A few final thoughts from last Saturday’s craziness:
- Georgia’s defensive game plan is unlikely to be repeated the rest of the season. Per Richt, “I think if we had played press man all night long with those big, tall, fast, athletic receivers and the quarterback that can get the ball to them, we might have given up a bunch of big plays. I think it was wise to try and not get run by. We did play a little tighter coverage one time and Cordarrelle Patterson ran right by us and hit him right in the hands and he dropped it. If he caught that one, who knows how that game would have finished up.” Dooley noted that Grantham lined his safeties up deeper than he’d seen anyone play them. The thing is, that might have worked but for two things: (1) the offensive/special teams meltdown in the second quarter that allowed Tennessee to get back in the game and (2) the excellent play by the Vol offensive line that kept the running game viable.
- David Ching points out that one positive play from the special teams came from a player being smart: “Speaking of that play, credit Deas for recognizing a tendency by Tennessee wingback Moore on the play and taking advantage of it. He told me after the game that Moore had been overstepping on his drop as he blocked and that left a crease for Deas to attack the punter. Sure enough, Deas started out on the far left on this punt, Moore dropped too deep and Deas cut inside him toward punter Matt Darr. Moore got a piece of Deas’ left shoulder, but he was still able to get his right arm free to block the kick. Very well done.” Maybe Deas can return punts, too.
- Also from Ching, this was the other big problem on defense: “The final score and the way things played out makes this an obvious statement, but this was a really sloppy game by Georgia. It seemed like I was consistently writing down about so-and-so blowing a blocking assignment or covering the wrong receiver or dropping a pass or not making an interception that was there for the taking. They can’t afford to make this many errors at South Carolina or it won’t work out so well.” You can’t blame the defense’s entire showing on the game plan. If Wooten catches that perfectly – and after watching the broadcast, I do mean perfectly – thrown ball from Murray there at the end, the game is over. And don’t get me started on the special teams play (besides Deas, of course).
- Speaking of Murray, check out his completion percentage from game to game this season. We smiled when Bobo targeted a 65% completion rate as Murray’s goal this season. We snickered when Murray said he was aiming for 70%. Maybe we should stop chuckling about it.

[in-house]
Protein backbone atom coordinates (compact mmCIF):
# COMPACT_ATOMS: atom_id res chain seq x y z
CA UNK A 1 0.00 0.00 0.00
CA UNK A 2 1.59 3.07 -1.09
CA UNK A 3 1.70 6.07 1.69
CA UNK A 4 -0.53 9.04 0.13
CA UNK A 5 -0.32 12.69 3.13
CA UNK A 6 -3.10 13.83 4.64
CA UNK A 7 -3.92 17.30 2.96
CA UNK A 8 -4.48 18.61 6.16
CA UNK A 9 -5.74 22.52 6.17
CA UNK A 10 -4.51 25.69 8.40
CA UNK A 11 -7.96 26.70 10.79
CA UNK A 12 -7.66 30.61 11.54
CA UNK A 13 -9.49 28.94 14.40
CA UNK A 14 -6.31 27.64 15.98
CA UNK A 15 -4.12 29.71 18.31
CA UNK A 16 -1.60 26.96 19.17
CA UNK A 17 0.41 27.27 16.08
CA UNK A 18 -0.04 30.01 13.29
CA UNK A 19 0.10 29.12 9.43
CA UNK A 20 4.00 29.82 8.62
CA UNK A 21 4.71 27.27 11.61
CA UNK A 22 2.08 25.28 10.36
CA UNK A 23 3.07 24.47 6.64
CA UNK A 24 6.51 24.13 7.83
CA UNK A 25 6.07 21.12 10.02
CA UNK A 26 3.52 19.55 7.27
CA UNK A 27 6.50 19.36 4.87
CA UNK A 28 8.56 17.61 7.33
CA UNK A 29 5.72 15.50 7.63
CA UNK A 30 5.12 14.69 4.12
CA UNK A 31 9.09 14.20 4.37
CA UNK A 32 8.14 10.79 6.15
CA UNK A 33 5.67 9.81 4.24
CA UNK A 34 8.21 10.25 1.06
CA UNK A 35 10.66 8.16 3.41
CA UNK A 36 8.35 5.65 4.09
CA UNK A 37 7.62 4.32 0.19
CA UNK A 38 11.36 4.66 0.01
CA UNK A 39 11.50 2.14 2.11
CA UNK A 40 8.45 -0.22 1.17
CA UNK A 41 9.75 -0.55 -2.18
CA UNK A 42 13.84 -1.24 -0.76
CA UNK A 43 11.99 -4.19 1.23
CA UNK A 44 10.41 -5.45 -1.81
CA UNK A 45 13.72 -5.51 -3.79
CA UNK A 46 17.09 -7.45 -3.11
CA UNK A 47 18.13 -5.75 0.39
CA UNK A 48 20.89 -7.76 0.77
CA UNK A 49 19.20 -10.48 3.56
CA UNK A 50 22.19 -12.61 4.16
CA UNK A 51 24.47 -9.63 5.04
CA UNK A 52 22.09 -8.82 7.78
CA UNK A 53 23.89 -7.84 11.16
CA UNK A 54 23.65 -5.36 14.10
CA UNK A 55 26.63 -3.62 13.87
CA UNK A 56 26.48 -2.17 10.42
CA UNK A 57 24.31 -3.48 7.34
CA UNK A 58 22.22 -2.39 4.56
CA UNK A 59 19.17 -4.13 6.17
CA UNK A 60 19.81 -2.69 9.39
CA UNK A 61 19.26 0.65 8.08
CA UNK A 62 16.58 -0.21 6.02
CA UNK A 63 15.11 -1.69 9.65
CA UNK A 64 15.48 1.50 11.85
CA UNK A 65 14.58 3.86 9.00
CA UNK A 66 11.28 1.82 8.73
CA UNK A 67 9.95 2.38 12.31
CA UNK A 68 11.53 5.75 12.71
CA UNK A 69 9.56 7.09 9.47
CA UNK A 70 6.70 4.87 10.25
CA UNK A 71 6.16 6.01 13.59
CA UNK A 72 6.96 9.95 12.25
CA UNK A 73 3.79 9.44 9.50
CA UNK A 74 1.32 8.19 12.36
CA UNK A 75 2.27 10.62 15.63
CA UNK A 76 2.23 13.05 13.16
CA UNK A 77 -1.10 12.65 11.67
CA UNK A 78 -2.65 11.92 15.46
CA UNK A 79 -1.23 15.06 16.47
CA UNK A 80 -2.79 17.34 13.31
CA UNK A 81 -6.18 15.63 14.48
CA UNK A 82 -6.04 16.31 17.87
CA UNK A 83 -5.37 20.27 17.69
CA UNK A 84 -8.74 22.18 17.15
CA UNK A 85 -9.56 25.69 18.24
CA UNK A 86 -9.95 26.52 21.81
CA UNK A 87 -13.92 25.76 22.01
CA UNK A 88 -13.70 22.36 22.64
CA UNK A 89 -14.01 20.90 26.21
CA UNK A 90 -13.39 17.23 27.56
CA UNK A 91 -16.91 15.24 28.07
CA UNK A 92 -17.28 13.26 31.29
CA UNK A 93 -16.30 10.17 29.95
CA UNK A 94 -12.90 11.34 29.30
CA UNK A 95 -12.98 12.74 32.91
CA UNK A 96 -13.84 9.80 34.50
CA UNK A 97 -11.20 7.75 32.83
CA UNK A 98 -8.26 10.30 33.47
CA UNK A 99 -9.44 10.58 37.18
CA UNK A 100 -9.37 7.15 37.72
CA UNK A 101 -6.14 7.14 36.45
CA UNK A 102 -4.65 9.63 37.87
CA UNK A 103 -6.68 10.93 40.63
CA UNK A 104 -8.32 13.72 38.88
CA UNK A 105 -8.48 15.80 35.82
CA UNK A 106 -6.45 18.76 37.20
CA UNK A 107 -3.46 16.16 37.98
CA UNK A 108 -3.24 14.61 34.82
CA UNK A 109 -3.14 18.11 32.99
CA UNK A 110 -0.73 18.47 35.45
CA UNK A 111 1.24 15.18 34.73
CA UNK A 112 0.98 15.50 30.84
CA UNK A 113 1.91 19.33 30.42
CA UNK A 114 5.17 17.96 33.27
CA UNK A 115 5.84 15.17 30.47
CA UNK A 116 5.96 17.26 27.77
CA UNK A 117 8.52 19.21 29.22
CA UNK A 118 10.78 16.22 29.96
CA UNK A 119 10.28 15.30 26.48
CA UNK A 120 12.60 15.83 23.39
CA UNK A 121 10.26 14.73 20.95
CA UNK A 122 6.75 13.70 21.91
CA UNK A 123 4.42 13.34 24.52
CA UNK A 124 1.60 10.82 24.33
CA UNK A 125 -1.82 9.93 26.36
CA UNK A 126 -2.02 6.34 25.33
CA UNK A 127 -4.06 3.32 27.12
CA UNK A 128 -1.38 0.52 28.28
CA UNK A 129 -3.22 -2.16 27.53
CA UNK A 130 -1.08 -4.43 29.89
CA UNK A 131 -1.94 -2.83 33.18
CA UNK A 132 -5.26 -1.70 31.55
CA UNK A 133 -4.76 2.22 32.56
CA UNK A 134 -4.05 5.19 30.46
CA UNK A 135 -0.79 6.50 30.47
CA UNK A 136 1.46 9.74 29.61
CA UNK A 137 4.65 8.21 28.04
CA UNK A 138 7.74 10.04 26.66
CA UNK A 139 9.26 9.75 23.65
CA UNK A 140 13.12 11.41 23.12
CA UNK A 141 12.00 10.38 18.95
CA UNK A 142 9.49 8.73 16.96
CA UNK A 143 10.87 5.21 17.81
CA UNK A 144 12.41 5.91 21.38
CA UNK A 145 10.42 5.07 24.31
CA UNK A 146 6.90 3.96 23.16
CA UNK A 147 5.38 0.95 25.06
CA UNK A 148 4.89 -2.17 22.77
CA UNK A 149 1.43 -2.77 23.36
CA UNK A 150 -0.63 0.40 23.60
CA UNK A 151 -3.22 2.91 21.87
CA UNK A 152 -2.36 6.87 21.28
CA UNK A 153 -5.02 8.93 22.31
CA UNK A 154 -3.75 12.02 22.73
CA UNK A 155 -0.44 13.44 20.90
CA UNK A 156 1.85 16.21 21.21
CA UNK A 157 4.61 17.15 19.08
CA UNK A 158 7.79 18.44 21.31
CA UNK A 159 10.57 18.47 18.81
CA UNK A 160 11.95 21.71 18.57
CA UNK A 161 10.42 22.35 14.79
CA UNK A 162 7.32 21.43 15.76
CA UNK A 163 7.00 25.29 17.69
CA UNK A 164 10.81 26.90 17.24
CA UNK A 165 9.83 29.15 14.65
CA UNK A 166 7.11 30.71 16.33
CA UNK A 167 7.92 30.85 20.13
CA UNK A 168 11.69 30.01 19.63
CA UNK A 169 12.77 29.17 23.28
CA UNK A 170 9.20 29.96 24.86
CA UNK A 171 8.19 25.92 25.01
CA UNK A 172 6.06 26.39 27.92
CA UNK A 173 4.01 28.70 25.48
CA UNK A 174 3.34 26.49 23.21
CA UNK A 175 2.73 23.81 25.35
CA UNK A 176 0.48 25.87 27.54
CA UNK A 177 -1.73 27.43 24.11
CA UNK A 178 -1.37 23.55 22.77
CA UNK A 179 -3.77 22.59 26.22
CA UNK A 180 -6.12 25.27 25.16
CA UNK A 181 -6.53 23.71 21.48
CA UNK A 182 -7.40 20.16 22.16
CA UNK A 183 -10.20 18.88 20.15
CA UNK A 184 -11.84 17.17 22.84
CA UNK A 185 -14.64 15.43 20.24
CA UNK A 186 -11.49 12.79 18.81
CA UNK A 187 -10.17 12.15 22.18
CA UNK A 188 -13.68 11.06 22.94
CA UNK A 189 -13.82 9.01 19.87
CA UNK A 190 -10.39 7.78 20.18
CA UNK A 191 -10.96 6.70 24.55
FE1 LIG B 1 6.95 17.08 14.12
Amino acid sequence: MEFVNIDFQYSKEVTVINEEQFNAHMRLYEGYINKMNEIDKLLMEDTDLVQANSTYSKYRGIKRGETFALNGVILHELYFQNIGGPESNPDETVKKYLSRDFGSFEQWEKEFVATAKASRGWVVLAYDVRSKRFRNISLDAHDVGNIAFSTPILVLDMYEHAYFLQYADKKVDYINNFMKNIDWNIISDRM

- While I think what happened during the second quarter meltdown was that the team simply relaxed after racing out to a seventeen-point lead (that would have been bigger but for a tipped pass), that doesn’t explain why the offense disappeared in the fourth quarter. Bobo is right to be concerned about that.
- Say what you will about how they were in that position in the first place, but the fact remains that when they had to, a number of players on defense stepped up on Tennessee’s last three series of the game and forced turnovers. Late game plays like those suggest that something good is happening with strength and conditioning.
There is a bottom line here, and it’s a positive one. Georgia has played plenty of games against Tennessee in the last few years when it didn’t play its best and got embarrassed. Saturday night saw a rusty defense, an offense that committed three brutal turnovers and failed to execute at key times in the game and some pathetic special teams play, but the team still came away with the win. Obviously, it’s not a formula that you want to see the Dawgs repeat again, but survive and advance sure beats Beyond Crompton in my book.
UPDATE: Jay Rome was prepared for the defensive look on his great reception.
“With the coverage they were running, a Cover-3, they were rolling the front-side safety down, the one on our side of the field. I knew that if I could get a clean release off the defensive end and keep it wide, there was only one safety in the middle of the field. And if I kept it wide, then Aaron would have a chance to put it on me. So when the play got called, I was sitting there in my stance and I looked up to start surveying the defense, and I saw the safety start to roll down, and my eyes got kind of big. I was like, ‘Oh, I think I’m about to get this one.’ So I made sure I got a clean get off the end, ran my route out wide and once I turned back, I saw the ball in the air and went up and got it.”